Self-service tools to implement and provision cloud services for application development are crucial when extending DevOps to a multi-cloud context. However, building a multi-cloud infrastructure should takeIT Innovation of Applications, DevSecOps and Integrations
Using multiple clouds is increasingly common in enterprise IT. But managing multi-cloud infrastructure can be daunting for IT ops. Extending the DevOps approach to multi-cloud environments can support and simplify application development, delivery and maintenance.
Incorporating DevOps into a multi-cloud strategy might entail some compromises for DevOps traditionalists. But such compromises aren’t necessarily a bad thing. After all, the DevOps process can greatly democratize development and maintenance work in multi-cloud environments and help organizations build competitive advantage.
1. Implement a cloud management platform and self-service cloud brokerage
IT teams need a standardized toolset to manage and automate application deployment, scaling and monitoring across multiple clouds. Centralizing management and provisioning of all cloud services is integral to achieving this goal.
Self-service tools to implement and provision cloud services for application development are crucial when extending DevOps to a multi-cloud context. A well-crafted cloud brokerage includes detailed service catalog descriptions of each available cloud service, its dependencies and its pricing. This benefits both the service desk by relieving them of extra burden and developers by helping them work efficiently across environments.
The mark of a mature self-service cloud brokerage is automated cloud cost optimization, which keeps developers within budget and alerts them to lower-cost cloud service options. The brokerage should also deduct cloud spending from a preset project budget.As more organizations adopt multi-cloud and hybrid cloud strategies, IT teams are seeking ways to manage the complexity.
2. Create a centralized code repository
Create a centralized repository of infrastructure as code and application code with version control and collaboration tools, whether as part of an all-in-one DevOps platform or as a standalone tool that can integrate into CI/CD pipelines. Establishing this type of repository facilitates teamwork and code sharing across IT teams and cloud environments.
3. Commit to containers
While some organizations are already running software on containers, moving to a multi-cloud environment means it’s time to commit to them.
Help developers adjust to containerized environments with these tips:
4. Standardize on a cloud-agnostic approach to development
In a multi-cloud environment, IT teams might be tempted to stick with the features of each cloud service provider (CSP). However, building a multi-cloud infrastructure should take a cloud-agnostic approach to infrastructure and application design so that IT teams can use the same DevOps processes and code across CSPs.
5. Integrate DevOps thinking into a multi-cloud strategy
Extend the DevOps mindset to a multi-cloud environment by prioritizing agility, performance and automation.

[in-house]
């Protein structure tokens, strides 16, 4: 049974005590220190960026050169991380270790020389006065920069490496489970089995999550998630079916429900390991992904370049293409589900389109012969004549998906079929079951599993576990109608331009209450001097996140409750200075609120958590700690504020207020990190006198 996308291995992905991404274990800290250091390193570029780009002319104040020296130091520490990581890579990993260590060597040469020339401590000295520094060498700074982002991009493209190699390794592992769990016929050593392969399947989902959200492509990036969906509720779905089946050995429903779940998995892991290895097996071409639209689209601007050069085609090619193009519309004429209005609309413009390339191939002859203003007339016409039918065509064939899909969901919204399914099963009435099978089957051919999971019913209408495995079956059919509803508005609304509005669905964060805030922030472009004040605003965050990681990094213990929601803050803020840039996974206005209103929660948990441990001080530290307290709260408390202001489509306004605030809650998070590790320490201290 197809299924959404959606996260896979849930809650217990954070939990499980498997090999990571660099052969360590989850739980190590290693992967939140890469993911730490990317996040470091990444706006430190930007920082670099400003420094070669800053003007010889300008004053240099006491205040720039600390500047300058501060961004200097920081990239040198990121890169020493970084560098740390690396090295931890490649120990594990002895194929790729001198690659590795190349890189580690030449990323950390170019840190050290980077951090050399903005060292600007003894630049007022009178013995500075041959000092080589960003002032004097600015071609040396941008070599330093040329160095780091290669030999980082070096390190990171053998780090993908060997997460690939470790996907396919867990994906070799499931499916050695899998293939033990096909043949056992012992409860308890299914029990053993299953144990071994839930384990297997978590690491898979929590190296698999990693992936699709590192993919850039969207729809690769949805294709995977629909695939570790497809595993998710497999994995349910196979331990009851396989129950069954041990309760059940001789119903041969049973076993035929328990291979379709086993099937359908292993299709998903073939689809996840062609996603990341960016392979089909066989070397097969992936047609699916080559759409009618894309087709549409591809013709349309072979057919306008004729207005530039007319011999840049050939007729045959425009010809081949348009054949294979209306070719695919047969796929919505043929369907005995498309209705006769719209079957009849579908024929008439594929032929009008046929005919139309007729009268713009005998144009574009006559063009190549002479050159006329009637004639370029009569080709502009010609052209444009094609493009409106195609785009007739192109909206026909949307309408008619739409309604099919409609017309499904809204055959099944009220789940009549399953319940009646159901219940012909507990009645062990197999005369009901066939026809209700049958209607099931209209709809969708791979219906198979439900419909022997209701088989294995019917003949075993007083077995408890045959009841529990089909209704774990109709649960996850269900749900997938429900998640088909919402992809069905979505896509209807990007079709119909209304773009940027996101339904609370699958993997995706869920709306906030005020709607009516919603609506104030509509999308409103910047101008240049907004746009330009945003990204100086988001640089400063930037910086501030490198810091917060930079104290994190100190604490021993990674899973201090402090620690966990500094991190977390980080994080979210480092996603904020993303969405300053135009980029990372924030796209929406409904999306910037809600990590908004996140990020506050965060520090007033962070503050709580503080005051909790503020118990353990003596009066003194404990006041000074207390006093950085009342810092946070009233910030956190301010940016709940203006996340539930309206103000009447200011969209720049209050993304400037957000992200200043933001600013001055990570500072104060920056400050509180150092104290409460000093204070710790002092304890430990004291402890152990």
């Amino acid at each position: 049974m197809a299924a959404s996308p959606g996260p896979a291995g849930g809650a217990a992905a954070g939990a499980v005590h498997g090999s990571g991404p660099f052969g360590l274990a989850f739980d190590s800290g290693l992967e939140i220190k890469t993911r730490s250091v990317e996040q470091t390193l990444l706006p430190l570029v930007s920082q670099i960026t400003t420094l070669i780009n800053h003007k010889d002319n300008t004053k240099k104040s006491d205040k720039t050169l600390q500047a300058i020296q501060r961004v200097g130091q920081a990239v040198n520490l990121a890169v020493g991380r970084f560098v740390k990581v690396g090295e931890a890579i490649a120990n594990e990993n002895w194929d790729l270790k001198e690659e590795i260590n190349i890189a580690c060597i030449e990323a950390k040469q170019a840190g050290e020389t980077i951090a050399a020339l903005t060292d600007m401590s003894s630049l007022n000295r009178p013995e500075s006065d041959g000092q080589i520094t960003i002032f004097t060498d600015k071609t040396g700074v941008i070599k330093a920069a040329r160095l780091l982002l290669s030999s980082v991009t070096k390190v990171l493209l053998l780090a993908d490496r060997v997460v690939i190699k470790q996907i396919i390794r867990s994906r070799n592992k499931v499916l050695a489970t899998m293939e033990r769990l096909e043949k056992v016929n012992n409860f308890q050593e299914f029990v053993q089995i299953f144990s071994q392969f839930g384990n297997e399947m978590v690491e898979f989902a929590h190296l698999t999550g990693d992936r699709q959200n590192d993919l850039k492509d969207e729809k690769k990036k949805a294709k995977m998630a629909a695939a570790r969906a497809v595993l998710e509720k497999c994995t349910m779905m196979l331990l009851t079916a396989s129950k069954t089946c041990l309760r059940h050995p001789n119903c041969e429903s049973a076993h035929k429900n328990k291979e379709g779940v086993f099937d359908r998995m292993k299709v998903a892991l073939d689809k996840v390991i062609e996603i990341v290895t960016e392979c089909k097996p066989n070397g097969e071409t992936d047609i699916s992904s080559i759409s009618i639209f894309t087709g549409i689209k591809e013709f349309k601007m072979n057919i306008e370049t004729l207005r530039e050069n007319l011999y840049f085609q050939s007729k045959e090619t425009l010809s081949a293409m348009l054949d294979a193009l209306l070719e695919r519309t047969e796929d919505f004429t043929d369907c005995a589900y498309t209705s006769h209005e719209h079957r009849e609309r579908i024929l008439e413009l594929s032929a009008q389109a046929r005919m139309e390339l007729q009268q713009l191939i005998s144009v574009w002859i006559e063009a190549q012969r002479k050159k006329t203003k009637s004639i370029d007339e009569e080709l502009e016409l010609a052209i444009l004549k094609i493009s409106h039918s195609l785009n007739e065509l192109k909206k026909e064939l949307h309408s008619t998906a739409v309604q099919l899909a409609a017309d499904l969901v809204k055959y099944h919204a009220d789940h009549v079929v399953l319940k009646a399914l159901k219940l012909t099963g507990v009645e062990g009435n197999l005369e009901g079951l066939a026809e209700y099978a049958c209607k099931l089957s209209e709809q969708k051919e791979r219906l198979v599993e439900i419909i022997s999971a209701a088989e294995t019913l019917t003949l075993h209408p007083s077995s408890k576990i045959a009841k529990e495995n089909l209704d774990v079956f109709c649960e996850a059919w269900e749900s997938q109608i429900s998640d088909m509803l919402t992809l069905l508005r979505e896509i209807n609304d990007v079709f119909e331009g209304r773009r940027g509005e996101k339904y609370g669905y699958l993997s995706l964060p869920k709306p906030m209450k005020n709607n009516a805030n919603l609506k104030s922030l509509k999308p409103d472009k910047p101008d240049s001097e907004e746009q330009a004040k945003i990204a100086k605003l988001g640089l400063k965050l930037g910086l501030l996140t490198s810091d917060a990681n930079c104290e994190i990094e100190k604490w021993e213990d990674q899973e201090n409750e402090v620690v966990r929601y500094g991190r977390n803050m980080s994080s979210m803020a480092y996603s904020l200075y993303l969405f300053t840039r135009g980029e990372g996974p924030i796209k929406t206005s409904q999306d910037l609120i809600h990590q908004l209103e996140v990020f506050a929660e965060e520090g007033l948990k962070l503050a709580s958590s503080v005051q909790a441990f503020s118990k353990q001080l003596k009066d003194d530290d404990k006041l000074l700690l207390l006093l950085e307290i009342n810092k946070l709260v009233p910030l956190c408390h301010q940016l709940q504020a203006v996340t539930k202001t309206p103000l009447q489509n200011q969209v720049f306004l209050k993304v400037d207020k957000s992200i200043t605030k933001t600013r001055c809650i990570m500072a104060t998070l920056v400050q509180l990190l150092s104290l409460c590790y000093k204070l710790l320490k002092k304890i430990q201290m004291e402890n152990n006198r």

Practice cloud arbitrage — shifting workloads between CSPs — to optimize multi-cloud infrastructure by taking advantage of higher availability, lower latency and negotiated discounts that keep applications compliant with customer service-level agreements. Maximize specific CSPs for applications by region and country to optimize workloads and reduce latency.Automating these common tasks can reduce the time and costs associated with cloud infrastructure management.
6. Capture and document team knowledge and policies
Update established DevOps processes, playbooks, policies, procedures and documentation to reflect how IT teams should work across multi-cloud environments. As a follow-up, provide IT teams with training to ensure they comply with the policies and follow the new workflows.
Don’t just publish documentation and training to a central repository. Instead, look for ways to integrate documentation and training content into CI/CD pipelines so IT teams can easily access it throughout the project lifecycle.
7. Adjust DevOps tooling to multi-cloud environments
When implemented correctly, DevOps practices and tools should simplify software delivery in multi-cloud environments. One best practice is to standardize on one software delivery platform for IT teams. While this move seemingly goes against the freedom of choice characteristic of DevOps, it plays well into the advent of comprehensive, centralized DevOps platforms.
Even if an organization doesn’t adopt a third-party platform to manage the full DevOps cycle, a multi-cloud environment still requires CI/CD pipelines to automate application building, testing and deployment.
8. Prioritize monitoring, observability and logging across multiple clouds
Multi-cloud DevOps also requires IT teams to have a real-time picture of toolchains and cloud environments. Achieving this level of visibility involves using monitoring, logging and observability tools to collect and centralize data from multiple clouds.
After implementing a monitoring practice, make data available to authorized technical and business stakeholders. Centralized dashboards offer quick access to actionable insights about application performance and availability across multi-cloud environments.
Managing environments containing infrastructure from multiple CSPs presents a strong use case for full-stack observability. Technology and business stakeholders — and, importantly, security teams — benefit from detailed views and reporting across multi-cloud environments.